Monday, February 05, 2007

Prince, Clifford Brown and Big Black- so-so video, great clips

Ah, YouTube... how else would we non-football fans (hey, it's a fake sport... unlike wrestling) catch Prince's half-time show. Sure, his medley stayed back in the 80's and he dared to take on "Proud Mary" and "All Along the Watchtower" but he's part of the tradition now and deserves a place there- if I was there, I'd be waving my cell phone in the air during "Purple Rain" too. Also, maybe because of his religious beliefs or a panic-stricken NFL, he didn't have any wardrobe malfunctions (bet the FCC would dying to see that). Also, as you can tell from the clip, he's still a helluva performer- along with Springsteen, he puts on the best shows I've ever seen and I'd definitely catch him again.

But if you're in the mood for a little more nostaglia and video clips with not-so-great visuals, there's two other great ones on YouTube. First, there's a mid-50's excerpt from the Soupy Sales show with trumpeter Clifford Brown (who died at age 25) where he's playing his heart out, chatting with Soupy and playing out the show while the Soupster does a wacky dance.



Then there's a clip from Touch and Go Record's 25th Anniversary last September. As part of a few once-in-a-lifetime reunions, there was Big Black with Steve Albini. Again, this video of "Racer X" ain't great quality but just to see and hear this is a treat.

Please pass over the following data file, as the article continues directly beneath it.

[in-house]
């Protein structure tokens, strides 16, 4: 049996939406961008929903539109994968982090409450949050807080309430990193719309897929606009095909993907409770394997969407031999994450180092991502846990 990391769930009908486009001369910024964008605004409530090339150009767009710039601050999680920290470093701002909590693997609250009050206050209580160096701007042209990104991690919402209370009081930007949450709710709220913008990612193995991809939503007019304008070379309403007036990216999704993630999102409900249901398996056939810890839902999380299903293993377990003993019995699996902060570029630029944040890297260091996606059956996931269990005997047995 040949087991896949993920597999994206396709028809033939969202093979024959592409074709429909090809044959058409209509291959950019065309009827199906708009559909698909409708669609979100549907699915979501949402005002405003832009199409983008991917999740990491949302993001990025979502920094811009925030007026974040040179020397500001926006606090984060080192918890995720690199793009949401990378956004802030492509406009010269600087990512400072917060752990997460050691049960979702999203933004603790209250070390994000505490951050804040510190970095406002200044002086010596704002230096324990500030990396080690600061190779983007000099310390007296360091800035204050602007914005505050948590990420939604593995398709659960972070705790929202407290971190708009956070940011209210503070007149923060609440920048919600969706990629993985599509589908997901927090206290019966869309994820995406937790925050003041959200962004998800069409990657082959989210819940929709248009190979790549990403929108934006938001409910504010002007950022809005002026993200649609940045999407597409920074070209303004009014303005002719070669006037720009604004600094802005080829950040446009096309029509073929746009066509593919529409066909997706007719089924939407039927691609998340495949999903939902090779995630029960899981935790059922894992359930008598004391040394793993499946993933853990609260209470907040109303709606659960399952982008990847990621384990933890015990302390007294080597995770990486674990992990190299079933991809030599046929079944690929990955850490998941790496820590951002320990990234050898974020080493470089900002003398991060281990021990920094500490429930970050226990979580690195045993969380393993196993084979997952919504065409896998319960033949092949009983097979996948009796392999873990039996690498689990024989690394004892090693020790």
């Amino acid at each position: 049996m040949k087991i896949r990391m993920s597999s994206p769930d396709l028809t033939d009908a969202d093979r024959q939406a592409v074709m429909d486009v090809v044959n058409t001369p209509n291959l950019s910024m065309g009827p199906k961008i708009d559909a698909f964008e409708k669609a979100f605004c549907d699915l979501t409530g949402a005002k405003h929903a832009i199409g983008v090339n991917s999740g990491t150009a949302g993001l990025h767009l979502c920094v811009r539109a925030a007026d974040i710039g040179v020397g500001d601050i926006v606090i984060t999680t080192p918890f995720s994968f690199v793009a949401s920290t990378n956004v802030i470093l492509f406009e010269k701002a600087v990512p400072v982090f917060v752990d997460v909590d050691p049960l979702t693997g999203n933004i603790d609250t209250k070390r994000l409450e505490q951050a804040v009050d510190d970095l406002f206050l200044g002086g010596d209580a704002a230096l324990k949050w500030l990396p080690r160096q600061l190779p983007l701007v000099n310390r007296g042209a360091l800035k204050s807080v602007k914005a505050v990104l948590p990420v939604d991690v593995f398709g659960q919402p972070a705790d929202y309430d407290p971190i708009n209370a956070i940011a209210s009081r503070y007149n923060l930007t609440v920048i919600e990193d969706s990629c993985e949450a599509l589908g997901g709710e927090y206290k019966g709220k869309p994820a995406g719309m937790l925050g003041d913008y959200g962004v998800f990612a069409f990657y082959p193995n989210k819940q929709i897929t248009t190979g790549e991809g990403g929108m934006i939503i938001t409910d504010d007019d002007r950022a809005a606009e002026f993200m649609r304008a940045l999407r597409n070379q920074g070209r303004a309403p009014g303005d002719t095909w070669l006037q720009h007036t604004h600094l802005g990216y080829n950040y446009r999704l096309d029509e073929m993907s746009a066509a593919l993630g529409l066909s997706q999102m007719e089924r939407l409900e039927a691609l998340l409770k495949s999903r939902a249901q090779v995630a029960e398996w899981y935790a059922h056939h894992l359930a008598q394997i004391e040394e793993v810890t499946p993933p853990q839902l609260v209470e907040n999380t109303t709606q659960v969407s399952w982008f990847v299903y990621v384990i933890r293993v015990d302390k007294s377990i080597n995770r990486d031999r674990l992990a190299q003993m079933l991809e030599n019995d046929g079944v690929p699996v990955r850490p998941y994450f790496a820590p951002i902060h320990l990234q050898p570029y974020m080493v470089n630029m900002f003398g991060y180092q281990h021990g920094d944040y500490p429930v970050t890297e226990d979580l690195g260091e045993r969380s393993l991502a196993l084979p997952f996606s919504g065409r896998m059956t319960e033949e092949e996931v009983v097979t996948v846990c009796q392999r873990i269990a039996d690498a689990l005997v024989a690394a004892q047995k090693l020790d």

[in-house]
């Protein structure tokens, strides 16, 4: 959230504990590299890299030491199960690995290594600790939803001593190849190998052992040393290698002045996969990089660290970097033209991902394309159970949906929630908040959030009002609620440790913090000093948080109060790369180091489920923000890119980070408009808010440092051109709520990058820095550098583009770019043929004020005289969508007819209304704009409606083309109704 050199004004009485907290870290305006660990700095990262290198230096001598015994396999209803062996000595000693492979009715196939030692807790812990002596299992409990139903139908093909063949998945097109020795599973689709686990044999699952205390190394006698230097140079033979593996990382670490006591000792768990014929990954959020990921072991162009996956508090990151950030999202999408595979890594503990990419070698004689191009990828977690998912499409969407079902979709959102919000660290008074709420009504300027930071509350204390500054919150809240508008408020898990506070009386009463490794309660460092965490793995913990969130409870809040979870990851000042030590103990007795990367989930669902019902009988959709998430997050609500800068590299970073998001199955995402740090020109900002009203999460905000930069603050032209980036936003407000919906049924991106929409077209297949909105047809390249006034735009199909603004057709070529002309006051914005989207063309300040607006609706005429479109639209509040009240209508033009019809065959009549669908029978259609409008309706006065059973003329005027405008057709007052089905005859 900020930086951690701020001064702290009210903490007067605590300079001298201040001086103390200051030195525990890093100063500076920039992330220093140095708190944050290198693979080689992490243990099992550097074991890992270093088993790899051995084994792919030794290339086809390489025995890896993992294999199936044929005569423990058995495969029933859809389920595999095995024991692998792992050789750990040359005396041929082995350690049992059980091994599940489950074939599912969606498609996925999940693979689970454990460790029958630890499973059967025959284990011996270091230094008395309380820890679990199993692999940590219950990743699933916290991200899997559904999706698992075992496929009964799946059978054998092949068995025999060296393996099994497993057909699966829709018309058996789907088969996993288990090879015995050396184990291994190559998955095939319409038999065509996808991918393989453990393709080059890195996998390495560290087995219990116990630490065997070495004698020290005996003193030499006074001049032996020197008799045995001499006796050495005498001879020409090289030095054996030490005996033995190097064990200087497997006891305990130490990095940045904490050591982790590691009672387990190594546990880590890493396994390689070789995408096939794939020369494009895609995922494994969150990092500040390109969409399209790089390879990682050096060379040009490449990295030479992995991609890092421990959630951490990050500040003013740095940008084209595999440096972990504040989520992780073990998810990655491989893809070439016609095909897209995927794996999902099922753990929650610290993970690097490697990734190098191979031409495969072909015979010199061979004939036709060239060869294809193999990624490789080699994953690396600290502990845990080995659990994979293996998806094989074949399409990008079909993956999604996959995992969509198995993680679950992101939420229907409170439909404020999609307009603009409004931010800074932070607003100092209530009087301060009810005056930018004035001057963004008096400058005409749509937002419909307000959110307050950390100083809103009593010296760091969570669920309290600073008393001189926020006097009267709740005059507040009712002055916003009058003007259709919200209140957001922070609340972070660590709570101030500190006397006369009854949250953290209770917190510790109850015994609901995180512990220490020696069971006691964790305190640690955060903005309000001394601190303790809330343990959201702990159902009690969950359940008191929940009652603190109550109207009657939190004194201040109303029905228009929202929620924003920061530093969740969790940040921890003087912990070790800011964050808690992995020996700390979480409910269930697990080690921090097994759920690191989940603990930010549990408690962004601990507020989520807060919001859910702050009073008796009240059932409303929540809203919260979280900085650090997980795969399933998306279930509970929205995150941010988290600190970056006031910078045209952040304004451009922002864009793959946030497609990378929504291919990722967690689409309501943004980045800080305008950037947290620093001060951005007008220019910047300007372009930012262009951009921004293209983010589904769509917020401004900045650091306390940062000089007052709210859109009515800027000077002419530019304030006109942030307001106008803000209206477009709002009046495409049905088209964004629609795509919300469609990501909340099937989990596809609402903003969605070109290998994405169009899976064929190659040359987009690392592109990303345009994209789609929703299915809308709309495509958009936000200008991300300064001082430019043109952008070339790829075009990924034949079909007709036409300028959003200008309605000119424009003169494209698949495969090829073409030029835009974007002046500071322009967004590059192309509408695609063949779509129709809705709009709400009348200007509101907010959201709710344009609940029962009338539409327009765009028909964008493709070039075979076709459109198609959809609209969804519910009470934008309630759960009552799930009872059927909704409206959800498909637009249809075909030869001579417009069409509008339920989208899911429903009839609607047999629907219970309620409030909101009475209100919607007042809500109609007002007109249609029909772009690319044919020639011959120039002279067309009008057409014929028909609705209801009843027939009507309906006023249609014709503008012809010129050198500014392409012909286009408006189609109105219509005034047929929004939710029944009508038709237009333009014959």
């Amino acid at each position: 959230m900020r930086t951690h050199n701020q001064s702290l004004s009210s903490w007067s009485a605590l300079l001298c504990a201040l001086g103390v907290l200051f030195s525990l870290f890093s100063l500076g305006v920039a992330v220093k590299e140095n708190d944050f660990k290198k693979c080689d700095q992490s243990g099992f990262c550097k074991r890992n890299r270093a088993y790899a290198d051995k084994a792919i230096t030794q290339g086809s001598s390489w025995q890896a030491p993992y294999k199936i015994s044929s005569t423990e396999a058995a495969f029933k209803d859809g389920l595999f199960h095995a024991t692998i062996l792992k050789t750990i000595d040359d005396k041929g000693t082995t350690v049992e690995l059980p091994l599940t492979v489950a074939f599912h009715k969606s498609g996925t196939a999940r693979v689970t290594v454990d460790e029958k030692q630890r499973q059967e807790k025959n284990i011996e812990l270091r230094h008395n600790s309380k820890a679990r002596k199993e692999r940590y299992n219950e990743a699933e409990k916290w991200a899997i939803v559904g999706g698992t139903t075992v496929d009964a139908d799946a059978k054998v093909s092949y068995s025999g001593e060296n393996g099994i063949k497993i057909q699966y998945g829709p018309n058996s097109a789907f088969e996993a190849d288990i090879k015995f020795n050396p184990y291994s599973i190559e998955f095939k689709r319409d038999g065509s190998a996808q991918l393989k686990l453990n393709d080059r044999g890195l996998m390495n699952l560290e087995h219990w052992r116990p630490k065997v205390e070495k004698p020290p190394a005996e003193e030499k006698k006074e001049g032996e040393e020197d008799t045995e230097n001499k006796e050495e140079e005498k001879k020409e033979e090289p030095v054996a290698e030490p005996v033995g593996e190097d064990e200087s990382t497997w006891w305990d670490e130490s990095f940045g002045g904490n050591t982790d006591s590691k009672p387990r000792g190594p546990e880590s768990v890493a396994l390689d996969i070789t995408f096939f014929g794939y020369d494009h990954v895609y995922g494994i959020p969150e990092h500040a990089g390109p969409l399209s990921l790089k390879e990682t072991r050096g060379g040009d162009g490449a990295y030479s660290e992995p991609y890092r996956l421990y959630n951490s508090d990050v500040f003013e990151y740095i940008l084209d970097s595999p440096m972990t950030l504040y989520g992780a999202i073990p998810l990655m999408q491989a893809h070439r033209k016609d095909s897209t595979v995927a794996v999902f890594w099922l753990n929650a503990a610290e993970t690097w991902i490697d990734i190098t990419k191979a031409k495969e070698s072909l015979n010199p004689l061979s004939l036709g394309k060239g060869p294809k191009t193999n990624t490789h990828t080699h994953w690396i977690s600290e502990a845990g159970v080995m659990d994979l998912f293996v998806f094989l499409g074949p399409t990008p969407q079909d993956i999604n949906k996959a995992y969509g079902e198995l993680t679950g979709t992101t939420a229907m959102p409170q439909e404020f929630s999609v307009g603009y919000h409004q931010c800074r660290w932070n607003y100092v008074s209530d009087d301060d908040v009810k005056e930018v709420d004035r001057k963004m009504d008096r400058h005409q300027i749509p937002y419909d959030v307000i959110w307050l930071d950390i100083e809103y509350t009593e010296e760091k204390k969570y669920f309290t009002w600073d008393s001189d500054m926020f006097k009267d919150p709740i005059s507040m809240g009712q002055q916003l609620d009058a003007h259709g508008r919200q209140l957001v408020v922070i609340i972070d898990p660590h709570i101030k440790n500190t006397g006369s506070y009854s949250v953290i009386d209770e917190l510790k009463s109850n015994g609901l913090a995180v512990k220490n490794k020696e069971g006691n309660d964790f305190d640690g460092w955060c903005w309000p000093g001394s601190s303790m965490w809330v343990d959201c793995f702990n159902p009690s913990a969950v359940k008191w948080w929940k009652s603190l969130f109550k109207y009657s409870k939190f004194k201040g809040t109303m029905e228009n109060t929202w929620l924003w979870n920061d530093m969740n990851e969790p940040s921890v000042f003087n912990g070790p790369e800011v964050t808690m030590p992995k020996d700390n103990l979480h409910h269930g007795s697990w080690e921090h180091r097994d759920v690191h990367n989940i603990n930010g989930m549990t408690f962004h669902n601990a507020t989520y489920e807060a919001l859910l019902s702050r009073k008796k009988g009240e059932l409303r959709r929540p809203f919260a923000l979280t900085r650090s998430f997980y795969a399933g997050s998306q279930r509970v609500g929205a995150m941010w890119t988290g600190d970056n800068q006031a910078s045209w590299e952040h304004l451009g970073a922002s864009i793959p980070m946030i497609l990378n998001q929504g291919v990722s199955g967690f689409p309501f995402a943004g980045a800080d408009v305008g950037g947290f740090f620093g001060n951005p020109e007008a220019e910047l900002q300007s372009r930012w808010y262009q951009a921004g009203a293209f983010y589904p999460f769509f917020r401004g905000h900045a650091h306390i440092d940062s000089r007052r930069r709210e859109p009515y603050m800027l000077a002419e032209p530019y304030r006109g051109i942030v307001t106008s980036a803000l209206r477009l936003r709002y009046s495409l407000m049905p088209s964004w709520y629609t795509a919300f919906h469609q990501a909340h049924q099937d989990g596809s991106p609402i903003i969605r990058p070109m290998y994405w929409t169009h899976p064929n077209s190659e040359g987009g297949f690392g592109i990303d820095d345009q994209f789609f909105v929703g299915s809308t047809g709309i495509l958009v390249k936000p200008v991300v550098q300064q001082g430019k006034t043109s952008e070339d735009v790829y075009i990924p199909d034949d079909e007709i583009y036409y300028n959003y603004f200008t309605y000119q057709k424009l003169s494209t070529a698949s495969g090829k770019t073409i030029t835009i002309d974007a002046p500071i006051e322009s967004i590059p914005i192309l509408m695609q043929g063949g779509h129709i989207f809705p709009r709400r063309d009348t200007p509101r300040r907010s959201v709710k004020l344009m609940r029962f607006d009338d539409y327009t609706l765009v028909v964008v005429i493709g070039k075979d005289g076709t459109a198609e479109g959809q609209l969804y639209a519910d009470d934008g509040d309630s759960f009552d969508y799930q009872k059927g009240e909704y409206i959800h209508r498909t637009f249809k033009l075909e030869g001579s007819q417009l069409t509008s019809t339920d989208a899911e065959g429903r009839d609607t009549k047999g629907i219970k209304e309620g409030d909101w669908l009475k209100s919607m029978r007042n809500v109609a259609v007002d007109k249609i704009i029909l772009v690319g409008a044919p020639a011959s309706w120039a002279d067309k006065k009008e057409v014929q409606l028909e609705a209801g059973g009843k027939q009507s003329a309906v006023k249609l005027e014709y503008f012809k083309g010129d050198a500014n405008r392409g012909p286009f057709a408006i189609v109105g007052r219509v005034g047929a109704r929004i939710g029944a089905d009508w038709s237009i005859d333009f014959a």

As Albini notes in the clip, there's a lot of people that forget what was happening between punk and Nirvana during the 80's. This video is a nice reminder of that. The two other songs they did for the brief set are also posted but not as vital as the one above: "Cables" and "Dead Billy." Also note all the cameras near the front, frantically trying to snap a picture of this piece of history.

1 Comments:

Anonymous James said...

I don't think anyone who knew about it forgot about punk/indie between 1977 and 1991. The mass media which likes to claim the final word on everything routinely ignore it (ie., the two "history of rock and roll" documentary series, and I even liked the one Robert Palmer curated for PBS).

One of the best things I found on YouTube was a clip of the Feelies performing in 1981 (not a film clip, but raw footage, or at least it looked that way).

2:43 PM  

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